New guy here... How dangerous is this stuff?

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People often want to know, "How dangerous is skydiving?" Usually when they ask this they are thinking about getting into it, and they want to know how dangerous is this for me, but that's only part of the question. The real question is what will I likely lose, and what will I likely gain if I stick with the sport. Also, this question becomes hard to answer over a longer and longer period of time spent in the sport, there are two ways people stop skydiving…either they quit or they die, so you need to also think about from the aspect of how long you stick with it.

What might I lose?

Obviously, you may die or be injured so badly that wish you had died. But that is a small portion of the risk.

If you stick with it for 1-2 years, the odds are pretty good that you will lose a lot of money. Somewhere on the order 0f $10K in the first year would be my guess, but I speak from my experience of learning to skydive in 1997, I'm sure it's more these days. Assuming you're a straight male (this is my experience so I'll speak to it) you will probably also lose at least one relationship to the sport, either because she gets sick of taking a back seat to jumping, or because you just seem to be a less stable choice than the guy who just wants to watch football on the weekends. You'll probably lose some friends as well. Some friendships can't really survive the neglect that a skydiving obsession will bring.

What about if you stick with the sport for 5 years? Well, there the odds of "bad" things happening changes significantly. You will likely go to a funeral of someone you knew who died in a skydiving accident. Maybe not a close friend, maybe just someone you've shared a beer with around the campfire, but you will be somewhat disturbed by the fact that your fun now has a body count. The odds of you having done something to require metal be inserted into your body also go up significantly. With any luck, one of your closer friends at the same experience level will have ponied up their body for the metal insertion in front of you, so you'll have a chance to learn from them and not make the same mistake, but the odds are real good that if you and 10 friends of the same age started together and stuck with it for 5 years one of you would have been carried away by an ambulance or a medivac helicopter.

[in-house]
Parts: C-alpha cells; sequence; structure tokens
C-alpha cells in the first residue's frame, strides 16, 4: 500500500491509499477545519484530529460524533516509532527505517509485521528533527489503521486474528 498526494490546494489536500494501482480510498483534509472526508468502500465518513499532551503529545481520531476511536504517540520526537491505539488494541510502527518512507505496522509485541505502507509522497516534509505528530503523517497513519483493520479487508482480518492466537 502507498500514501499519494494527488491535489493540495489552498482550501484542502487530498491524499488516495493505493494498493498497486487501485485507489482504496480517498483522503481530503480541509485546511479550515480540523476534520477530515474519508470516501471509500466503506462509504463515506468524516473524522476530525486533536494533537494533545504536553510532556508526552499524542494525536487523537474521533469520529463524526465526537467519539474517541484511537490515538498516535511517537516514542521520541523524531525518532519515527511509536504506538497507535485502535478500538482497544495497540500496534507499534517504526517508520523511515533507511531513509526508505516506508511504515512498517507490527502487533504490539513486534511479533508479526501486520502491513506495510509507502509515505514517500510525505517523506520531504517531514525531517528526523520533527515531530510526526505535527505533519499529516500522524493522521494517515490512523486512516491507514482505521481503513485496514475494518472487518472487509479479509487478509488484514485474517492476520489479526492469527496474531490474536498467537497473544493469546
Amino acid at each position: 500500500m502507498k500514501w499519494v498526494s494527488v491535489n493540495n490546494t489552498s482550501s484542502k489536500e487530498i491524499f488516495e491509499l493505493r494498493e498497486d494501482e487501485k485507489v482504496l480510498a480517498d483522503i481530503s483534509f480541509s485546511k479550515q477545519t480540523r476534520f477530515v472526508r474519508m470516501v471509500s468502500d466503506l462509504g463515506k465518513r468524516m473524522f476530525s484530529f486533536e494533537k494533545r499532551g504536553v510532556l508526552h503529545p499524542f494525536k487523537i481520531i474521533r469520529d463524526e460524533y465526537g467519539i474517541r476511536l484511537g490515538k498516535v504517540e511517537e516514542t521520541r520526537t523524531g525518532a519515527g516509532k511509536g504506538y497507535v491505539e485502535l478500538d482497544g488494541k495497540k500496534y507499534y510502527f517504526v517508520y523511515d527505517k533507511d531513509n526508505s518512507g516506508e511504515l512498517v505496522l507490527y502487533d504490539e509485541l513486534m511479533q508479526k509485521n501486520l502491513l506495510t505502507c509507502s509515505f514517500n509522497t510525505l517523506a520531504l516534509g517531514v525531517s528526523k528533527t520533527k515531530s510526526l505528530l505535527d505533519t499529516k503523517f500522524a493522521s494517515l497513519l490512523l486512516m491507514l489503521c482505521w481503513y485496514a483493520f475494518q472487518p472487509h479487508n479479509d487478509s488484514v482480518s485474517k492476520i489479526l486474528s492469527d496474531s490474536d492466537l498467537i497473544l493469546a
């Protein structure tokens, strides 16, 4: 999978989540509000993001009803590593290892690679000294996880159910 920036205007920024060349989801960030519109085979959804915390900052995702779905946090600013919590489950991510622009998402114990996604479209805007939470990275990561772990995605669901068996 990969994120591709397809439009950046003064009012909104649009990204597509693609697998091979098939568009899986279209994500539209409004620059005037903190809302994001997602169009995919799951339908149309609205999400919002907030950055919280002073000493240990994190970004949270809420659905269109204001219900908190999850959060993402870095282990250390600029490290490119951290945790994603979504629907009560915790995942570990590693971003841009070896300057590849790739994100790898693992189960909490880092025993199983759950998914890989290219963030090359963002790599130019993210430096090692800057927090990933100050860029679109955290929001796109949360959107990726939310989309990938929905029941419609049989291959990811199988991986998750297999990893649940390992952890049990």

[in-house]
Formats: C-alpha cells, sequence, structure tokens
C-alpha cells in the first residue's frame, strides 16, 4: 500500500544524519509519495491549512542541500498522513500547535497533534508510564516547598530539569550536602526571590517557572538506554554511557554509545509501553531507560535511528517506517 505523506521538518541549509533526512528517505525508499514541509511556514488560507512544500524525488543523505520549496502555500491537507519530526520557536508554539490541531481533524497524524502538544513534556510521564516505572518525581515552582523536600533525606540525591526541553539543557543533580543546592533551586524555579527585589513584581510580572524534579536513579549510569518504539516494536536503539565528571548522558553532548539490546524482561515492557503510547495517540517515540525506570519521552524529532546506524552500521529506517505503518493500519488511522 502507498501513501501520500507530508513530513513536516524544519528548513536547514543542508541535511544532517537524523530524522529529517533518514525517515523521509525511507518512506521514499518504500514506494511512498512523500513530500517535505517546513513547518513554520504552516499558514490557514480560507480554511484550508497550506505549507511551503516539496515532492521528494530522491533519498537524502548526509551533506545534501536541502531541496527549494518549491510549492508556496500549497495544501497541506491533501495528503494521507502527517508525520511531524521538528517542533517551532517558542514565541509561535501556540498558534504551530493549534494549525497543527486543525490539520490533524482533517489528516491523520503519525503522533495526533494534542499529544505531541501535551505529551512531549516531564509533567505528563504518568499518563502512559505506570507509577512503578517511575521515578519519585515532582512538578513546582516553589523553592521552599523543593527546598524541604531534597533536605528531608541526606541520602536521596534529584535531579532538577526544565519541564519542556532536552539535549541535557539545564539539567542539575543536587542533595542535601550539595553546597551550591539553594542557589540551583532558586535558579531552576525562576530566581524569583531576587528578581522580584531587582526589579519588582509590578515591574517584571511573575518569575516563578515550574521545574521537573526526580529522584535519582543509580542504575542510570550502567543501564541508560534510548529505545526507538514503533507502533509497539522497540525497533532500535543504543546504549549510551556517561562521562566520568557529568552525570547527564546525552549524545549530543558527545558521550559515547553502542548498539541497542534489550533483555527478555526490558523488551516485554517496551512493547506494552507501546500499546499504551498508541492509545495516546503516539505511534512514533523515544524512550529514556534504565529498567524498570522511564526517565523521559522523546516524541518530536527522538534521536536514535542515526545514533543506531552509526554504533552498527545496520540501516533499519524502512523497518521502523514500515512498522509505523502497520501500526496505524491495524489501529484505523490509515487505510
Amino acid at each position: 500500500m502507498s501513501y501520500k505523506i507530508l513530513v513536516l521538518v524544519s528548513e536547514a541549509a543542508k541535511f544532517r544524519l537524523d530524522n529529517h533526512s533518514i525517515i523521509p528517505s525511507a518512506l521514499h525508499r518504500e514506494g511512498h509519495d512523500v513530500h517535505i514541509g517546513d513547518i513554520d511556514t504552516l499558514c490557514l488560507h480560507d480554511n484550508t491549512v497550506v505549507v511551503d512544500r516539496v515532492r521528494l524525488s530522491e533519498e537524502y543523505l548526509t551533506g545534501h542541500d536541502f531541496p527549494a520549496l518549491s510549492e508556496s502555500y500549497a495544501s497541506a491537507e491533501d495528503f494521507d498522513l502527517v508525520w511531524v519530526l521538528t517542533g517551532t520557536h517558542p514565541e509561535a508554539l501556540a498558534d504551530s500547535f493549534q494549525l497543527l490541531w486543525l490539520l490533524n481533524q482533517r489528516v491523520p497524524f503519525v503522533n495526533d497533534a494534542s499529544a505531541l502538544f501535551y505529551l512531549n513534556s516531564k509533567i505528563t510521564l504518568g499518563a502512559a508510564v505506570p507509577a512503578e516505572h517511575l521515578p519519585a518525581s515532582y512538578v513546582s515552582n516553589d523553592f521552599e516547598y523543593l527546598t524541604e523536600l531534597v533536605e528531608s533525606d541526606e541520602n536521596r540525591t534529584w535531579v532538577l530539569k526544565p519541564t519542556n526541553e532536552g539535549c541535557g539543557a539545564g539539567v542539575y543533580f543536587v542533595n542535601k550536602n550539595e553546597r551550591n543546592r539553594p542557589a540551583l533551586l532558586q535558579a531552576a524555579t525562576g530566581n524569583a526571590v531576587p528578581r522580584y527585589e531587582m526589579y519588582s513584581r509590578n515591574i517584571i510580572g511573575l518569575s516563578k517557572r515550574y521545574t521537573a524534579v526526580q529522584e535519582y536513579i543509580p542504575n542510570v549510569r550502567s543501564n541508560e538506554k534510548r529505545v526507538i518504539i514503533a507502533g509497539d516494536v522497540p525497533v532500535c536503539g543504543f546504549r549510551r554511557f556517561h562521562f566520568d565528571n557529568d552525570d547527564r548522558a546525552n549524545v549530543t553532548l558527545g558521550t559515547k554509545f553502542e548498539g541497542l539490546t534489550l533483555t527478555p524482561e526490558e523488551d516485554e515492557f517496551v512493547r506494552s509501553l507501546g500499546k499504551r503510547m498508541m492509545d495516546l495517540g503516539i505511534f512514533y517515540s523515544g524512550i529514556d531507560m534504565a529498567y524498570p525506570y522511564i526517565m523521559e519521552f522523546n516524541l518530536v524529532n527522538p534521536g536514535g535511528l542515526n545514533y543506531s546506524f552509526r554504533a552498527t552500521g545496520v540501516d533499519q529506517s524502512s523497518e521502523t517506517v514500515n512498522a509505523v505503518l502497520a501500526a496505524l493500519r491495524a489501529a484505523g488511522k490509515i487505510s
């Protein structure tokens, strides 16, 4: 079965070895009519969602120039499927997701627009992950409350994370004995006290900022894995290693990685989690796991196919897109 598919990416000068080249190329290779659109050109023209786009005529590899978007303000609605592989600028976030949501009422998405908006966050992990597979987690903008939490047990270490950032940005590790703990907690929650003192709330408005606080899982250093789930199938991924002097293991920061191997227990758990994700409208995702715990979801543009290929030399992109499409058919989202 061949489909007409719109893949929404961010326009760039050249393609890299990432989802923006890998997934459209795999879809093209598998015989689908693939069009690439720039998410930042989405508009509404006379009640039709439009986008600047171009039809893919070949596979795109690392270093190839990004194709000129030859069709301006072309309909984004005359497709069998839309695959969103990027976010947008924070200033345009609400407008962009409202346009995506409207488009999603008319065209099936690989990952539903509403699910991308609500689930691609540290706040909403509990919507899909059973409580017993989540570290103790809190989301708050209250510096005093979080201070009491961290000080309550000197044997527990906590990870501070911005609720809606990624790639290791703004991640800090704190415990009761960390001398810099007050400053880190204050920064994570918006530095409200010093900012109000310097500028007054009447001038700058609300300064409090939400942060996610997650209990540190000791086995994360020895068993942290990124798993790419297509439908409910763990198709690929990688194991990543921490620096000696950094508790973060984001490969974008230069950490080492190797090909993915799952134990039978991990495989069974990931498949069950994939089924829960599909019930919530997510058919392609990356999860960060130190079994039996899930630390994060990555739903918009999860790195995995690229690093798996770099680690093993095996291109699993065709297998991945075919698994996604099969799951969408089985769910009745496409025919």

What if you stick with it for 10 years? The odds of you yourself dying start to go down significantly, you find your sweet spot, you stop taking so many chances with canopy selection and you've acquired the skill to not only get yourself out of trouble when it shows up, but to see it coming and avoid it before you even get on the plane. The odds of you having escaped the phenomenon of a close friend dying in the sport however are quite low, as are the odds of you not having done something to require metal being inserted into your body.

Man…lost of downsides and loss or life events to deal with. So if that's the case, why would anyone do it?

What might I gain?

That is entirely up to you. It is a sport and community where you get out what you put in. But you may gain all of the following:

A life less ordinary. My friends who's lives revolve around the weekend golf outings listen with sincere interest as I talk about my New Year's skydiving trip to Mexico or my weekend skydiving outings. I've given up a lot to get where I am in the sport, but there are no regrets there.

You may never look at a clear blue sky or a limp flag the same way. I have an almost pavlovian response to these stimuli now. It's interesting to me to see people going about their day, blissfully unaware of a world that exists right above their heads.

You may have a group of friends who you may not see every day, but you feel closer and more connected to than you ever did before.

You may gain a perspective on life that few get, the little things will bother you less and you may even learn to focus more on the things that matter and less on the things that don't.